Quiet an­chor­ages and an­cient ru­ins in Tur­key

Yachting Monthly - - CRUISING LOG -

Clear wa­ter, hot sun­shine and an­cient civil­i­sa­tions make a mem­o­rable week for Wil­liam Mills.

I had no idea there were so many mari­nas. I thought I could jusr ask the taxi driver to take me to ‘Göcek ma­rina’ and I would find my boat. It turns out there are many mari­nas in the Turk­ish town, so my driver and I de­cided to try one af­ter an­other. Amaz­ingly, as we pulled into the first one, my friend Chris Higham loomed out of the dark­ness, ready to wel­come me aboard his Mor­gan 44 Moon­raker.

The evening’s heat was pleas­antly op­pres­sive as I emerged from the air­con­di­tioned car, though it was still only May. I was soon aboard with a cold beer in hand, un­load­ing sup­plies, in­clud­ing boxes of teabags.

‘Noth­ing beats an English cuppa,’ smiled Chris.

Göcek is at the western end of a bay with the larger town of Fethiye about 15 miles to the east. The open sea is some ten miles dis­tant to the south with nu­mer­ous creeks, is­lands and head­lands to ex­plore. With fresh pro­vi­sions on board, we set off. The only slight is­sue was Moon­raker’s lack of a hold­ing tank. Rather than risk a €3,000 fine, we would have to use toi­lets in lo­cal restau­rants.

It was a while since I was last afloat and it took time to ad­just to the move­ment of the boat. It was just a short sail to our first an­chor­age off some small is­lands for lunch in about eight me­tres of wa­ter, though we couldn’t quite see the bot­tom. The wa­ter was pleas­antly warm for a swim, even if I did miss throw­ing my mask and snorkel into the dinghy – they sank quickly into the gloom. Chris of­fered to scuba-dive down for them, but I didn’t think it was worth the risk. I could re­place them in the next town.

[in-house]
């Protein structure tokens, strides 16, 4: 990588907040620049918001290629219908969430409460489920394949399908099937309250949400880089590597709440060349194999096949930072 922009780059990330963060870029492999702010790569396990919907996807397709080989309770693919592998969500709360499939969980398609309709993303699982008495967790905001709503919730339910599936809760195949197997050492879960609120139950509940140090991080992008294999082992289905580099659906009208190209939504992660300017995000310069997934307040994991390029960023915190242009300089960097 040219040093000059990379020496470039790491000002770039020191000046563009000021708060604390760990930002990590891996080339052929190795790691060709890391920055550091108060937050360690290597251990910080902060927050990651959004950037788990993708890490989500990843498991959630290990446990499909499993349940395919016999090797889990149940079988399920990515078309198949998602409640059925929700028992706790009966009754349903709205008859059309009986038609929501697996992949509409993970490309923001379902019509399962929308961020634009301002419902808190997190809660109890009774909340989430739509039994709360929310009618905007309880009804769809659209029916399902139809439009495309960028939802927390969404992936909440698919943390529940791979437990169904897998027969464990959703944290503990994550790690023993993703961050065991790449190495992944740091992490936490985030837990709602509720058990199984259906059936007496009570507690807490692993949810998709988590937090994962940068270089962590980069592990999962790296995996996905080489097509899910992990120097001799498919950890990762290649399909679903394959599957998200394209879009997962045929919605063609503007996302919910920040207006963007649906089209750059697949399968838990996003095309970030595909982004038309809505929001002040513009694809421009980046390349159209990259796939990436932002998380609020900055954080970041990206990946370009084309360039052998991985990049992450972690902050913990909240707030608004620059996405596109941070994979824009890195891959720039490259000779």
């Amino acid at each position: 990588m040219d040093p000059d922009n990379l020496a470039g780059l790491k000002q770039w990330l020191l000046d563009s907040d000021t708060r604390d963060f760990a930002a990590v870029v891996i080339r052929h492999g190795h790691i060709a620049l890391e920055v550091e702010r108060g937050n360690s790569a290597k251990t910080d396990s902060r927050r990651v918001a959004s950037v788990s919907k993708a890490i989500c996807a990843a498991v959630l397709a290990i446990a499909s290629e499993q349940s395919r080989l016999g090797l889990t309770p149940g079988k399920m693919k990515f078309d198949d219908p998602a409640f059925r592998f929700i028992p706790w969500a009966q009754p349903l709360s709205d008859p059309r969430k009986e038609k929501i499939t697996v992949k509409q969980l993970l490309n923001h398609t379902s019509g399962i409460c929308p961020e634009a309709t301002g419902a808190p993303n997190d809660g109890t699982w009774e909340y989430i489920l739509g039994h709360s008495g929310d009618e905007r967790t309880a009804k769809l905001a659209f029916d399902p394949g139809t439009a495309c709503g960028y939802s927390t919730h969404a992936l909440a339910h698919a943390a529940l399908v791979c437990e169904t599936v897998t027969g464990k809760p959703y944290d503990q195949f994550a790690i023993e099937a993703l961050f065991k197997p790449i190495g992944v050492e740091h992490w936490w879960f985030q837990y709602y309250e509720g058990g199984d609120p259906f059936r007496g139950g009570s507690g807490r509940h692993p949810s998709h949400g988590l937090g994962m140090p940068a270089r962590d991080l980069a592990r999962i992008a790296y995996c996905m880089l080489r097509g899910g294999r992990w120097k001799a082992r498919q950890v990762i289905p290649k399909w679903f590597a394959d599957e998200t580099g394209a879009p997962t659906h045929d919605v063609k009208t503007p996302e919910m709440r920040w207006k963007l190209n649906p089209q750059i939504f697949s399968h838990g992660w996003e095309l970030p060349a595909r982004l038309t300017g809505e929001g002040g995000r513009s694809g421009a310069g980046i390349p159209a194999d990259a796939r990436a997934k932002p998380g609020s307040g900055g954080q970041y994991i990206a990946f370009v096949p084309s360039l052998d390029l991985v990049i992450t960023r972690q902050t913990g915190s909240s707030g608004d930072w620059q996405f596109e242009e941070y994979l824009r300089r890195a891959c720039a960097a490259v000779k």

In the light af­ter­noon airs we sailed across the bay to an­other an­chor­age for the night. Along the shore, trees grew right down to the wa­ter’s edge, rem­i­nis­cent of the English Lake District. Un­der the branches were boul­ders with moor­ing posts, and we se­lected a likely-look­ing bol­lard. I low­ered the an­chor as Chris drove in astern. It was then my job to pad­dle ashore in the dinghy with a stern warp and tie off.

‘Quick now!’ called Chris. ‘Mind scratch­ing the dinghy on the rocks!’

It left me a lit­tle breath­less although by the end of the week I was get­ting rather good at it. With that, we set­tled in for the evening and Chris lit the deck bar­beque – the smoke a sign of con­tent­ment rather than dis­tress. Gin and tonic in hand, ‘sun­down­ers’ is one of the best tra­di­tions, and is a good time for re­laxed con­ver­sa­tion and card games. As I lay in my bunk that night, lis­ten­ing to the yacht rock­ing gen­tly at an­chor, I couldn’t be­lieve how lucky I was to be afloat again at long last.

In May there was still snow on the moun­tains

Chris en­joy­ing a de­cent sail­ing breeze

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